You’ve advanced to the final round of qualifying in every event this season. How has the team’s methodology and execution augmented your own skills behind the wheel?
“I think the car is fast in qualifying, and we know it, so that’s how we’ve managed to go through to Q3. Obviously, what happened in Q3 in China was not ideal, but the car is fast in qualifying and that’s why we’ve made it into the top-10 each Saturday this season.”
Emulating the success of qualifying in the race has proven to be difficult, at least in the last two races. What are you feeling in the car during qualifying that you’re not feeling in the race?
“The grip is going. We have good grip in qualifying. On new tires, the car is amazing, but when we go into the race, we’re losing the grip and things become a bit more complicated. That’s the problem we’re facing at the moment. It’s probably coming from the way we use the tires. We haven’t managed to get on top of it yet. That’s our number one priority for the next few races.”
The tires seem to have an even smaller operating window than they did last year. Is that accurate, or is it more a matter of getting the tires into their operating window rather than keeping them in that window?
“That’s what we’re trying to find out. The window may have moved, or the operating of the tires may be a bit different with the thinner treads. Obviously the chassis is good, otherwise we wouldn’t be so fast in qualifying, we wouldn’t be so fast over one lap. We need to understand the tires a bit more, and where the window is and how we get there. That’s the next task for the engineers.”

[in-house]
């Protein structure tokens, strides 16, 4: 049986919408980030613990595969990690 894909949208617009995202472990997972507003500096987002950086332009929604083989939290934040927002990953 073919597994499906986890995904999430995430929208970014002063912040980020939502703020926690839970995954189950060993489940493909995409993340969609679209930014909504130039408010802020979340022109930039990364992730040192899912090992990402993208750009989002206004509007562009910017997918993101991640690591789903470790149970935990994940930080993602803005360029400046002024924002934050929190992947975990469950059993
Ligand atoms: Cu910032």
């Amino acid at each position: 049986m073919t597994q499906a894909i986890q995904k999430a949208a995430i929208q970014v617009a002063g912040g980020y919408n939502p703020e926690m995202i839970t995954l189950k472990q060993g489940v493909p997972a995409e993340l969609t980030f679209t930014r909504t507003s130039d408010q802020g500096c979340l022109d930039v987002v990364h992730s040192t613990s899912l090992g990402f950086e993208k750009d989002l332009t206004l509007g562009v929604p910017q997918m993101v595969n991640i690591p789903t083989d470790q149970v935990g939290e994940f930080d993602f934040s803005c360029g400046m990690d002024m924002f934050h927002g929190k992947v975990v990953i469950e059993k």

Rich Energy Haas F1 Team had speed throughout the Australian Grand Prix race weekend. With it taking place at a street circuit, do you envision some carryover of that kind of sustained speed when you return to Baku City Circuit?
“No, not really – for various reasons. Australia was very warm, we managed to get the tires to work well. Baku is a different circuit, it’s probably closer to China. We need to work really hard before Baku to try to understand how to get the tires to work. That’s really going to be the key for us there.”
Baku has been described as a mix between Monza and Monaco. That means high speeds at a very tight track. How do you expect this year’s new aero package to impact the race, both in terms of the speed you can achieve and the overtaking opportunities that will be available?
“Overtaking in Baku has always been good. The straight line is so long that you get a massive tow, a massive slipstream, which is always good. It’s probably a racetrack that is much more fun in the race than in qualifying. In qualifying, you’re dealing with those 90-degree corners, it’s not as good as some other places. The race is always very exciting. It’s probably one of those circuits, along with Monza, where the new aero package won’t have much impact. Racing has always been good there, so there wasn’t a big need for changes. Let’s see how we get on.”